Guitar Making Tip Number 222 is about trimming your top and back plates. In order to make your arch, the plate needs to flex. Getting rid of the excess will help, and thankfully it’s an easy process with power or by hand.
Guitar Plate Arching
Most guitar plates are at least somewhat arched. The top plate has a slight dome and the black plate has a little more pronounced dome. This is done by altering the internal braces before they are glued.
The bottoms of the braces are sanded or planed to have an arch, and then they are glued to the plates. The thin plate flexes to match the curve of the braces, and you have an arch.
When you do this process, the closer your top is to final size the better. It will bend easier, and take shape better. Here is what you need to do to make this happen…
Trimming the Plate Excess
After you draw out your guitar shape, there will be a lot of wood that is outside those lines. You need to remove that wood, and it will allow the plate to flex better. If you are making a custom guitar, my 25 Simple Ways to Customize Your Guitar Without Altering the Tone is a helpful post.
The excess around the outsides of the plates causes problems sometimes because it is just more wood that needs to bend. The doming shape is already a little restricting on the wood pieces, so the less you have in the way the better.
Removing the excess is easy, just make sure that you leave yourself some margin so that you can make adjustments when you attach the plates to the sides. The last thing you want is to come up short.
How to Remove the Waste From the Plates
A band saw or a coping saw are the perfect tools for removing the excess, and the only difference is how long it will take. If you have a band saw, that is the tool I recommend, because the process will be really quick.
Mark out our final size on the top and back plates, and then give yourself at least half an inch of margin all the way around. At the top and bottom of the back plate, you can use more like an inch, because bending the back plate will eat up some length.
Use the saw of your choice and cut away the excess material. Be careful when making this cut, because the flexible plate will lift to bend. If you catch it on the saw, it can crack. This is more likely on the coping saw, but you can minimize it if you make the cutting stroke the down stroke, because they table will absorb the energy.
For more tips, my 25 Guitar Making Tips for Beginners is a good read that can help you make better guitars.
Your homework is to trim your plate excess the next time you dome your top. Do this before you glue down the braces, and the top plate will flex better. It’s a simple change in your building process, but it makes the top bend better.
The back plate really benefits from this process, because if you want, you can put a stronger bend in place. I really like the look of a heavily domed back plate, and on a lot of my guitars, I really bend the plate to give it a strong look.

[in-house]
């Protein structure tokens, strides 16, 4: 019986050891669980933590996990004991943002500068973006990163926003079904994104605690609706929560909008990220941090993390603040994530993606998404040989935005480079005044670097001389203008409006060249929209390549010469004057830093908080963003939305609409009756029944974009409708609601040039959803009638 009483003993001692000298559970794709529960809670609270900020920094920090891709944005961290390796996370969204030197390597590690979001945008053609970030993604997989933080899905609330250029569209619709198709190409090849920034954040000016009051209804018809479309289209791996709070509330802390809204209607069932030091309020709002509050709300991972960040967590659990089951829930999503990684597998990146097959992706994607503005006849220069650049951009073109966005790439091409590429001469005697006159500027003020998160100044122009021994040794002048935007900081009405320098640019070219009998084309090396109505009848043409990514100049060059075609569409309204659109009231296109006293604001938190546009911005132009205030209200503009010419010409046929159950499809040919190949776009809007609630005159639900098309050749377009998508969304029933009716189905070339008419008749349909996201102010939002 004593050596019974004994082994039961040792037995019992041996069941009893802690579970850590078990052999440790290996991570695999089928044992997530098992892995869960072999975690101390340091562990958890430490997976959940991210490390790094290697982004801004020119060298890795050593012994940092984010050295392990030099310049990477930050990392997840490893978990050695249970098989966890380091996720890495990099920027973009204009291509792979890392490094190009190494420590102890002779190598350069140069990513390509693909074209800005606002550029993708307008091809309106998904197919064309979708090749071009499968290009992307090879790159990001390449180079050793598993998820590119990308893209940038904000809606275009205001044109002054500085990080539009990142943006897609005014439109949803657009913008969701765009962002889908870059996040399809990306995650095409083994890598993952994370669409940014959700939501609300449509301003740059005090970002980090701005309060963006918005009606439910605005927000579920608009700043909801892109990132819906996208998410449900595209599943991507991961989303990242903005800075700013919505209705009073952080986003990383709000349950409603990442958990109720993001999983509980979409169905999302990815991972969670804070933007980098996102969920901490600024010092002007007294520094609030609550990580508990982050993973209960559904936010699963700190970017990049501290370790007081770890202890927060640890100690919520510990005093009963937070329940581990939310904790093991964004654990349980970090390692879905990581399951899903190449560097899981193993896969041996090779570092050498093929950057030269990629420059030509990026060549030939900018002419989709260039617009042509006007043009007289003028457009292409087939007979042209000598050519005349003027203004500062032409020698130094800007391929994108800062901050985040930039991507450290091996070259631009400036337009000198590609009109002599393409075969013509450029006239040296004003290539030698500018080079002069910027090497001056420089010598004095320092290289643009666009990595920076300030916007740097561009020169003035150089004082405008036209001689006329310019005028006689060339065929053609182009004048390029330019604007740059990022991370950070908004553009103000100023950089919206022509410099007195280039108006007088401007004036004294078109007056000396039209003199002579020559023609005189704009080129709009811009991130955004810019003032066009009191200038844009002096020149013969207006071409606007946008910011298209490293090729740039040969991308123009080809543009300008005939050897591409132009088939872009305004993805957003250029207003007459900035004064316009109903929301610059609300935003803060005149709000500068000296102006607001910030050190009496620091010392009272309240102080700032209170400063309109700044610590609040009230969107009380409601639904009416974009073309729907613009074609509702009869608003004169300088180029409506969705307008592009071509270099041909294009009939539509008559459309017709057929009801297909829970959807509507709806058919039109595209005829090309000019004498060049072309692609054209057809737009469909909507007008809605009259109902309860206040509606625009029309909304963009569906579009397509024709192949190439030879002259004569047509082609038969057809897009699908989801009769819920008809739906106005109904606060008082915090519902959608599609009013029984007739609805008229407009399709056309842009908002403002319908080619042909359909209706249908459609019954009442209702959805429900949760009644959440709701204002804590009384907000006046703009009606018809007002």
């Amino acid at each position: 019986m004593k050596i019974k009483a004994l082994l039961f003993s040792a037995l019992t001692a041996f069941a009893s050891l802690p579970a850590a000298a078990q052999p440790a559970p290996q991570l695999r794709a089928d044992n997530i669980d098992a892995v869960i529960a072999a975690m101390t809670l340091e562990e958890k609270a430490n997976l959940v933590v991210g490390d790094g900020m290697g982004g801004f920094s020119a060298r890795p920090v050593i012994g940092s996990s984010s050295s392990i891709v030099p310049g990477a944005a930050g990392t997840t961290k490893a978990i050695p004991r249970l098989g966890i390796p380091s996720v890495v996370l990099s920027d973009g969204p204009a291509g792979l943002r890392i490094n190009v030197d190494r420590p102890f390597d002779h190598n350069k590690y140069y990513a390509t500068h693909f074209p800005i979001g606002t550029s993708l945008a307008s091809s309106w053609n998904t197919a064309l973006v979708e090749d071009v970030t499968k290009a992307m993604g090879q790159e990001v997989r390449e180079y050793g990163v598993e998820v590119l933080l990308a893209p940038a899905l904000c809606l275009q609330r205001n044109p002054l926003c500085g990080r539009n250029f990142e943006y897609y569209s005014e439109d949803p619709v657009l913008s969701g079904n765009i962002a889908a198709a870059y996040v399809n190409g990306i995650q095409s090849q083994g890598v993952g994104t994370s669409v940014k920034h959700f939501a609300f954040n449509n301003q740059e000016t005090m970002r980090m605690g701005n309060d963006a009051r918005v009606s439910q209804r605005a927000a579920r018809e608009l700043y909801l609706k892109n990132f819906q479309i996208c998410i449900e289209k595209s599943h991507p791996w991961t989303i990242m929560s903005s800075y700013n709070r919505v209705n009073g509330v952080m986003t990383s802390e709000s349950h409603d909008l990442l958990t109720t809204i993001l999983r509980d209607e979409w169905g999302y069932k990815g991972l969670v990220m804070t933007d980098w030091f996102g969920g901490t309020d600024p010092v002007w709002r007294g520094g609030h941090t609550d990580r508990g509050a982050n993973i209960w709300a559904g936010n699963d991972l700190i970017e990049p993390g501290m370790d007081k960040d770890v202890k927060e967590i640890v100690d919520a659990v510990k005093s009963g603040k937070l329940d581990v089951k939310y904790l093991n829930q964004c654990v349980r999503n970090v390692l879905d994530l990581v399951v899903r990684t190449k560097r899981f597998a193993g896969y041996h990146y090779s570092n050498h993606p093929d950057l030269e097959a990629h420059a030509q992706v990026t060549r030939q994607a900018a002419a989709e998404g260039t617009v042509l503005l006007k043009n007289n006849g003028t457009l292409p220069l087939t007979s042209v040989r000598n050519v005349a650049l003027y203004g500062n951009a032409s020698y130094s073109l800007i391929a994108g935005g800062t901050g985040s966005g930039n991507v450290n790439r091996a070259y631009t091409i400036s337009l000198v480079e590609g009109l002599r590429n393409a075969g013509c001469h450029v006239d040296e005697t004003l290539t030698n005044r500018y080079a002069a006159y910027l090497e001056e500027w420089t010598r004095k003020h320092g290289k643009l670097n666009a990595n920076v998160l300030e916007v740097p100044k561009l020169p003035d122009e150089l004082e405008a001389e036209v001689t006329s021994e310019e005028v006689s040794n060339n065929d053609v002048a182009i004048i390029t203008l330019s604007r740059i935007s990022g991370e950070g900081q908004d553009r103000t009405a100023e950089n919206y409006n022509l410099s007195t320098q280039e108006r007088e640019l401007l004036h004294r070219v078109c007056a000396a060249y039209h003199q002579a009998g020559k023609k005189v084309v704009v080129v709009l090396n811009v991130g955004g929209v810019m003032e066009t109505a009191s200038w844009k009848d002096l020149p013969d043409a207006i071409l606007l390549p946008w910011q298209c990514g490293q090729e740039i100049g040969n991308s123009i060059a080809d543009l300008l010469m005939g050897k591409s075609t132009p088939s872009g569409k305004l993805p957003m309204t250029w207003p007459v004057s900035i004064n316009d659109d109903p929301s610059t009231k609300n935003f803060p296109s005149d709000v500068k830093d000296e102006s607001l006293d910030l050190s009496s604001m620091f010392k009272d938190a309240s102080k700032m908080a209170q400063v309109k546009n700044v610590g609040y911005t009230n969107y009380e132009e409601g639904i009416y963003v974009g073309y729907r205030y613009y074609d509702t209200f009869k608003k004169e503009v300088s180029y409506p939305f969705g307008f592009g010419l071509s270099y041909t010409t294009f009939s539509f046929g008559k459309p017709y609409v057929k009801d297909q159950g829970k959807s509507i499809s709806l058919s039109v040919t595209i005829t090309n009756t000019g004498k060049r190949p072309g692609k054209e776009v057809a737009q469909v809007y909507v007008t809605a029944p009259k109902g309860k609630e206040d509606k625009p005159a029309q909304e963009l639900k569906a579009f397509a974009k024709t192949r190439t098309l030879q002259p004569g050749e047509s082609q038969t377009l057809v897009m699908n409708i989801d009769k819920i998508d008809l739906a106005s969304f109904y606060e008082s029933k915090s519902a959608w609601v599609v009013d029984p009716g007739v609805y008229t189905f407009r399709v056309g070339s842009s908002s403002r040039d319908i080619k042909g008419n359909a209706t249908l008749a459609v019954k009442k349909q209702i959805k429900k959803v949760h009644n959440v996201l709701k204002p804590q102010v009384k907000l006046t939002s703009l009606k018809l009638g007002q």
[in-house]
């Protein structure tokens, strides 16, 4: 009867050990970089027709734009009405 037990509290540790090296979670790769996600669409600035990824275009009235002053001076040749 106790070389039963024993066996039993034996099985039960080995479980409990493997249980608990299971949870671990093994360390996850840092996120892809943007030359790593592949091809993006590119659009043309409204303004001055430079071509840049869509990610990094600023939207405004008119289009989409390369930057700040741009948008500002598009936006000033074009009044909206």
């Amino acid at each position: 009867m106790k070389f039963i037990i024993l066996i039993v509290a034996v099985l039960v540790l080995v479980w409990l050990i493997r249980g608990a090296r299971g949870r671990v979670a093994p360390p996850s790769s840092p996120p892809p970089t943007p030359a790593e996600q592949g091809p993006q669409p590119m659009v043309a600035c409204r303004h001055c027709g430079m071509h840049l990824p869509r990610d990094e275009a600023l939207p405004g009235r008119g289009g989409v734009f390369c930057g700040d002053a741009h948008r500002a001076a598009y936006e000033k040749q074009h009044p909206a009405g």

After trimming the excess wood with a saw, start gluing your braces. The pieces will go on easier, and the plates will bend easier. See if you like the new method, and if you do, you can keep doing it as you build more guitars.
Guitar Making Tip No. 222 Wrap-Up
The top and back plate are domed, and this is a common feature in most guitars. The plate are stronger, and the arching process is pretty easy. If you trim the excess on your top and back plate, you can make it even easier.
Use a band saw or a coping saw to trim the excess. Mark out your final size, and then around half an inch of margin to make sure that you still have some wiggle room. On your back plate, give a little more space at the top and bottom of the guitar.
Now, trim the plate excess to the margin line, which leaves you some material to make adjustments later as needed. Trim carefully, because the plates are thin. A good catch, and you can lift the plate, causing a crack. Work carefully and slowly.
1,001 Acoustic Guitar Making Tips for Beginners
Tip No. 222 is from my book, 1,001 Acoustic Guitar Making Tips for Beginners, which has a thousand more great tips to get your first few builds on the right track. There is no secret to guitar making, just a lot of small things that you need to get right. These tips will help you.
While I publish the overwhelming majority of my woodworking content for free, I also have several books available as well.
You can see them on my Available Books Page, and they cover several different woodworking disciplines.
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